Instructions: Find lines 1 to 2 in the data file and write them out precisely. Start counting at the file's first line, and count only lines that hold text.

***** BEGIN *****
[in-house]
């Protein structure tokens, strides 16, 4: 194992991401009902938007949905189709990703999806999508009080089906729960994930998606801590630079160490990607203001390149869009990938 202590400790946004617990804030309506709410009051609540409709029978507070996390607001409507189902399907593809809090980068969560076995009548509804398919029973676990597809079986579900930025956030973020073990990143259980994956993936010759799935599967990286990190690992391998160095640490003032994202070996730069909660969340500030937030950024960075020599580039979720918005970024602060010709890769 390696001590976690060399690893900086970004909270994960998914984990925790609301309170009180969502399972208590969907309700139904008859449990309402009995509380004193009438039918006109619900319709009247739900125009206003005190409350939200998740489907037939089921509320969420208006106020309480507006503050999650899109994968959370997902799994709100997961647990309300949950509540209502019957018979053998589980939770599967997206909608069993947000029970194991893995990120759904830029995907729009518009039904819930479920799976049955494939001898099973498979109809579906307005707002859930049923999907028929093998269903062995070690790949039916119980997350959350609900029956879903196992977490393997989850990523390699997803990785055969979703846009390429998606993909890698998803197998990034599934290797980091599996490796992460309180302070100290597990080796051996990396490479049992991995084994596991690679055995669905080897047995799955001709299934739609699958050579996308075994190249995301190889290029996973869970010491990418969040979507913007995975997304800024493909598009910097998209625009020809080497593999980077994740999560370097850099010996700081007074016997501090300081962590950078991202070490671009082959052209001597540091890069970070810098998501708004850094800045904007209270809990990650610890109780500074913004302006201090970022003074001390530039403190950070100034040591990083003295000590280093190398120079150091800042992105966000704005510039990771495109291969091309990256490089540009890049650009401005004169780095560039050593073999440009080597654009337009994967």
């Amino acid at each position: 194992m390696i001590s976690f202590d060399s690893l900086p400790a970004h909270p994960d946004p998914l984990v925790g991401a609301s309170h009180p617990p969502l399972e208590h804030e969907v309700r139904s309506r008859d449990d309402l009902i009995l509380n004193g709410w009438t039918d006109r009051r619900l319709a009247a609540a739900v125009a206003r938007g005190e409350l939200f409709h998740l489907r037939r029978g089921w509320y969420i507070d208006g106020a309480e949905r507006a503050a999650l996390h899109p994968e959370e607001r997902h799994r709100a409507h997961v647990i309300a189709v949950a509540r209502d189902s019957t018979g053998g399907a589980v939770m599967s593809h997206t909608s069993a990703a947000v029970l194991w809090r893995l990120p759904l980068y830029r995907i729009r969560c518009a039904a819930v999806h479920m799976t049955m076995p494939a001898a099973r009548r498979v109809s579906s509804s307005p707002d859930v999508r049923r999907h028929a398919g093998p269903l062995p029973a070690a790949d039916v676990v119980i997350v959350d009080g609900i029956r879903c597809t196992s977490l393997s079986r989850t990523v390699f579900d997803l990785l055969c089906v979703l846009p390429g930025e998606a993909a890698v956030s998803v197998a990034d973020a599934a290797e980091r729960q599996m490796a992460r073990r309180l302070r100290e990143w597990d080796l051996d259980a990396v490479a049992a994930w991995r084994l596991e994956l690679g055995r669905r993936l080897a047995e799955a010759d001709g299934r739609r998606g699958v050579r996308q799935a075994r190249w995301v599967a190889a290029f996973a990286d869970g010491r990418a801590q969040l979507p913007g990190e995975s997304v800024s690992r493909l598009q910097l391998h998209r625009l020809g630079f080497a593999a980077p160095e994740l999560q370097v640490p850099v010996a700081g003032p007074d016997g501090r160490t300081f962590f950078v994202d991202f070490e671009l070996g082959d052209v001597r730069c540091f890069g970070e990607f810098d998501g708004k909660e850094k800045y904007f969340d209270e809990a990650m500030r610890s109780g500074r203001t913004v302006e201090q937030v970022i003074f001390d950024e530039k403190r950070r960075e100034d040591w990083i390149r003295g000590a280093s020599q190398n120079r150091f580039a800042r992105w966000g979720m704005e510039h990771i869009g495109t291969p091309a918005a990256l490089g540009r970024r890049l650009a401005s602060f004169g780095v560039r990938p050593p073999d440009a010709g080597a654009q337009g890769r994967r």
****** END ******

[in-house]
């Protein structure tokens, strides 16, 4: 194992991401009902938007949905189709990703999806999508009080089906729960994930998606801590630079160490990607203001390149869009990938 202590400790946004617990804030309506709410009051609540409709029978507070996390607001409507189902399907593809809090980068969560076995009548509804398919029973676990597809079986579900930025956030973020073990990143259980994956993936010759799935599967990286990190690992391998160095640490003032994202070996730069909660969340500030937030950024960075020599580039979720918005970024602060010709890769 390696001590976690060399690893900086970004909270994960998914984990925790609301309170009180969502399972208590969907309700139904008859449990309402009995509380004193009438039918006109619900319709009247739900125009206003005190409350939200998740489907037939089921509320969420208006106020309480507006503050999650899109994968959370997902799994709100997961647990309300949950509540209502019957018979053998589980939770599967997206909608069993947000029970194991893995990120759904830029995907729009518009039904819930479920799976049955494939001898099973498979109809579906307005707002859930049923999907028929093998269903062995070690790949039916119980997350959350609900029956879903196992977490393997989850990523390699997803990785055969979703846009390429998606993909890698998803197998990034599934290797980091599996490796992460309180302070100290597990080796051996990396490479049992991995084994596991690679055995669905080897047995799955001709299934739609699958050579996308075994190249995301190889290029996973869970010491990418969040979507913007995975997304800024493909598009910097998209625009020809080497593999980077994740999560370097850099010996700081007074016997501090300081962590950078991202070490671009082959052209001597540091890069970070810098998501708004850094800045904007209270809990990650610890109780500074913004302006201090970022003074001390530039403190950070100034040591990083003295000590280093190398120079150091800042992105966000704005510039990771495109291969091309990256490089540009890049650009401005004169780095560039050593073999440009080597654009337009994967």